“If you go slowly enough, six or seven months is an eternity—if you let it be—if you forget old things, and learn new ones. Even a week can last forever.”
Rick Bass, Winter

"In the midst of winter, I finally learned that there was in me an invincible summer."
Albert Camus

Wednesday, June 6, 2012

Part II, Day 50: An Hour in June

Zoe and I have said good-bye to two beloved dogs from our circle in a span of four days.  That's a lot to take in.
One we knew for seven years.  He and Zoe ran together, swam together, vacationed together, and would have chased sheep together if his people and I had been ranchers in a parallel life.  The other was Zoe's patient and courageous guide into the world of the three-leggeds.  All I can do now is sit and hold these two loving pups in my heart, sifting through memories of tails thumping, eyes gleaming, wet noses, butt sniffing and snorts.  I can still feel the comforting weight of one of those sweet dogs on my feet.  This fellow taught me the meaning of play.  Fun-loving and prankish in his youth, always affectionate and stout-hearted, his voice-over in the animation would be read by Albert Finney.  I can still feel the gravitas of the other one as he lifted his big head to meet Zoe and me and invited us into his world for this spring season of new life and change, endings and beginnings, telling us not to take ourselves and this situation we are surprised to find ourselves in too seriously, telling us not to be afraid.  When I think of him, I will remember how he chased sunbeams on his walks and looked for cool patches of moss to roll in.  A soulful Tom Hanks would do his voice-over.  Both these dogs taught those who loved them a little something about happiness, about feeling the earth beneath our paws and feet.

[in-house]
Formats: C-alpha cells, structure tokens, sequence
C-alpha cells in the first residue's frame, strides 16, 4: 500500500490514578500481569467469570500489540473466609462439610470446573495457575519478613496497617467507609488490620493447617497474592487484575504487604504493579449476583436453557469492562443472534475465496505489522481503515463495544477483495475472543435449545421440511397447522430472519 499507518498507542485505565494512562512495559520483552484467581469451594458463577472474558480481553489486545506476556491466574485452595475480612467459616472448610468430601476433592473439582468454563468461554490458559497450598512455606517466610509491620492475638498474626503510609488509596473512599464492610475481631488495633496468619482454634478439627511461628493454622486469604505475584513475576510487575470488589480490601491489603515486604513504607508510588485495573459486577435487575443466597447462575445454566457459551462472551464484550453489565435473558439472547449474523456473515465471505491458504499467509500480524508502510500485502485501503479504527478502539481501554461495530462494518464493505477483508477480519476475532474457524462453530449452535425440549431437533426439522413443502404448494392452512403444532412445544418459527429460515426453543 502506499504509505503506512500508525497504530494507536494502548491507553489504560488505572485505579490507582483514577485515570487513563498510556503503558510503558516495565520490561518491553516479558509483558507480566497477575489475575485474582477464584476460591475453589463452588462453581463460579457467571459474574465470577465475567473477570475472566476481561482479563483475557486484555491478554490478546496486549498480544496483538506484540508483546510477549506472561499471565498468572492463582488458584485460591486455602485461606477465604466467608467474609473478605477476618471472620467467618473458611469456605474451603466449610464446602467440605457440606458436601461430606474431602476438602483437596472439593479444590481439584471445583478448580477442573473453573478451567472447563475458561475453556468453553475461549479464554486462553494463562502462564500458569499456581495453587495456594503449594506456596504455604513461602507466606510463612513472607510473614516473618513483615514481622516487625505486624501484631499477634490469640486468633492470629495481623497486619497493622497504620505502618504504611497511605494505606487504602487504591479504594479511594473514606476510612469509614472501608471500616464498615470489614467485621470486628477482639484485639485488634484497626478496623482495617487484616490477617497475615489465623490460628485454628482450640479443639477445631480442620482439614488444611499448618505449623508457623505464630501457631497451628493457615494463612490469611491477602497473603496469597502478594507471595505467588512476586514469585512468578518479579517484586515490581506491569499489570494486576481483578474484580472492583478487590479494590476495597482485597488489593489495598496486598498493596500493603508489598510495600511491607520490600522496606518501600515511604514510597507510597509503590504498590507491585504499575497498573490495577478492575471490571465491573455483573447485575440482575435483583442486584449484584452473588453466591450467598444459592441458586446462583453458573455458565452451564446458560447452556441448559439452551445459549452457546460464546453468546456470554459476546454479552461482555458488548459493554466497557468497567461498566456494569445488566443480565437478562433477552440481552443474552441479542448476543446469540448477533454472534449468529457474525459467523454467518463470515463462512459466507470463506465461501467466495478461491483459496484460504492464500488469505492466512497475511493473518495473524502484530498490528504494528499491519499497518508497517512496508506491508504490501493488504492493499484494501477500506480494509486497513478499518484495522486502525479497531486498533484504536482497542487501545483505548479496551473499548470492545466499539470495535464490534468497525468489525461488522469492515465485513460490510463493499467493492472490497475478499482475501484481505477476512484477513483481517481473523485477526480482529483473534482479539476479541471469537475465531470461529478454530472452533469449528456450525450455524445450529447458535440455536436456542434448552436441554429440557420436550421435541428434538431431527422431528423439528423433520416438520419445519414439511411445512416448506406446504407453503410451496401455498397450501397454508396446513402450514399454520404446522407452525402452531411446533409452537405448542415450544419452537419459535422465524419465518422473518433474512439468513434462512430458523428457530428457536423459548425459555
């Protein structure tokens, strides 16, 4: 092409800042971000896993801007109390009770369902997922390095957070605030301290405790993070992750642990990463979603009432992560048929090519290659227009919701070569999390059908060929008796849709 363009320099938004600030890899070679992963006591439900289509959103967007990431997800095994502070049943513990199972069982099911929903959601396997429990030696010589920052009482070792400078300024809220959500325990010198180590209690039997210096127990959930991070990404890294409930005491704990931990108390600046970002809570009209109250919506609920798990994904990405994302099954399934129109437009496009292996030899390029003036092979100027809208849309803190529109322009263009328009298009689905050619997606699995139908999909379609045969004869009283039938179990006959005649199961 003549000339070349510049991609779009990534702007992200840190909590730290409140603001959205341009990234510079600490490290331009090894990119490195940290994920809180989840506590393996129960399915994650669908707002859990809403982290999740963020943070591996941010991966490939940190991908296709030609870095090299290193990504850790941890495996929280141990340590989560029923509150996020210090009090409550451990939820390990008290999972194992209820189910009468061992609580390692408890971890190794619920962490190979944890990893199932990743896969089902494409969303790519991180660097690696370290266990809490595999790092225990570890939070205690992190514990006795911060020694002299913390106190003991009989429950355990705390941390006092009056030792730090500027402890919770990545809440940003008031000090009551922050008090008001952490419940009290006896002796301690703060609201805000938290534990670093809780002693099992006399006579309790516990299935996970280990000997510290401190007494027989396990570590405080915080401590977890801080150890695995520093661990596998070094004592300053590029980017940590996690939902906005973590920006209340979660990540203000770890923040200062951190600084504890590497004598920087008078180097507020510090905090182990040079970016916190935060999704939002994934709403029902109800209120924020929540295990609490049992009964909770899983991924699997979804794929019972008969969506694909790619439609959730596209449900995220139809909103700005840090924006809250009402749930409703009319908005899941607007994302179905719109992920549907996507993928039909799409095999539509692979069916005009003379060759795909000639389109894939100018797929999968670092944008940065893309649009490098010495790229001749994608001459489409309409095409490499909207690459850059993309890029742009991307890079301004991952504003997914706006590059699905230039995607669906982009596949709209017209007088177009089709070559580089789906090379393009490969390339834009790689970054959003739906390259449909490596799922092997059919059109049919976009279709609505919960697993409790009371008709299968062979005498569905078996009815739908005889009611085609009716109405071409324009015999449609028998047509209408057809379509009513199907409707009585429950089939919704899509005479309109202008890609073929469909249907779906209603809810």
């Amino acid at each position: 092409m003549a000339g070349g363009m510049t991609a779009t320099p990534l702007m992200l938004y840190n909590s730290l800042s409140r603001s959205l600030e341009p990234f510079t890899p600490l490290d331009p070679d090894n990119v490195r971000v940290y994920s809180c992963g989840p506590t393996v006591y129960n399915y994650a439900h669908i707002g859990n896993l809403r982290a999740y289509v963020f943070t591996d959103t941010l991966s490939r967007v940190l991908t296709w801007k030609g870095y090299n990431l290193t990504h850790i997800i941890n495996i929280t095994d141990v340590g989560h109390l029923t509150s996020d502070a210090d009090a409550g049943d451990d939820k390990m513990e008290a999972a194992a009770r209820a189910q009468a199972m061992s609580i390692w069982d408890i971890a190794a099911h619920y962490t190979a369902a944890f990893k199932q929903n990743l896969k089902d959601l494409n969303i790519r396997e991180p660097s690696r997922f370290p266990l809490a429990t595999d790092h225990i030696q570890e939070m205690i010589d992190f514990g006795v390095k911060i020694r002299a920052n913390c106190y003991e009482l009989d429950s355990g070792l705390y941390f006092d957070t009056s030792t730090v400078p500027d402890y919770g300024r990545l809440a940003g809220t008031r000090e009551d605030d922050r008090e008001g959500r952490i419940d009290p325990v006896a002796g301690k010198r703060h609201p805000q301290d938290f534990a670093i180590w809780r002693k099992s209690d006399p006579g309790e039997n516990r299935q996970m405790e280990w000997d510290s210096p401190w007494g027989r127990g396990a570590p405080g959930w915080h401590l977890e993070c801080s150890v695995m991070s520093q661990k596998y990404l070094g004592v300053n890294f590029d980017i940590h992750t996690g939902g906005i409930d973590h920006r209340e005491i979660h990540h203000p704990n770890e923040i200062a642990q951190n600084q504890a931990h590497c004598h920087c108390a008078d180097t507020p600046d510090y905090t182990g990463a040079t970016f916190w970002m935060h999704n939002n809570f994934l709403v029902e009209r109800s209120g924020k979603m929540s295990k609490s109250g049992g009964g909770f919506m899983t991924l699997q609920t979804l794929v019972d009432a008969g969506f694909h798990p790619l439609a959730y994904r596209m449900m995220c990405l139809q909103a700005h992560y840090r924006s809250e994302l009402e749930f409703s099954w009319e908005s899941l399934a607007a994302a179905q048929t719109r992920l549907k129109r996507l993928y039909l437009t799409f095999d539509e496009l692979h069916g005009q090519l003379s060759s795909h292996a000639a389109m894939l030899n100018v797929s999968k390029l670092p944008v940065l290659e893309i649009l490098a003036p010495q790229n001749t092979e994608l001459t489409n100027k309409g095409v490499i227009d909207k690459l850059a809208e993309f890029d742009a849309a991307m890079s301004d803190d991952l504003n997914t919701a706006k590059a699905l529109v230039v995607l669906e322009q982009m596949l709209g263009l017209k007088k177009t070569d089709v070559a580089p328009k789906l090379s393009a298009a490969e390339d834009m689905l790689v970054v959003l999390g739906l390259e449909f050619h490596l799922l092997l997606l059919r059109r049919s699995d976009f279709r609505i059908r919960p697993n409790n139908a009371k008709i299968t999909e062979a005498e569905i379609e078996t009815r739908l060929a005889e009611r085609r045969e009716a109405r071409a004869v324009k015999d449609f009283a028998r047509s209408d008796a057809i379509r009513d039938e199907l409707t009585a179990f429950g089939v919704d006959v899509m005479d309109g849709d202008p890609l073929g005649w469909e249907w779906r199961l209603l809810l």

I sit outside for an hour with Zoe, inviting the essence of these two dogs we have both loved to join us here in the green grass of June.  All we can do to honor their lives and their passing is to share some minutes here loving the life that beats in us still.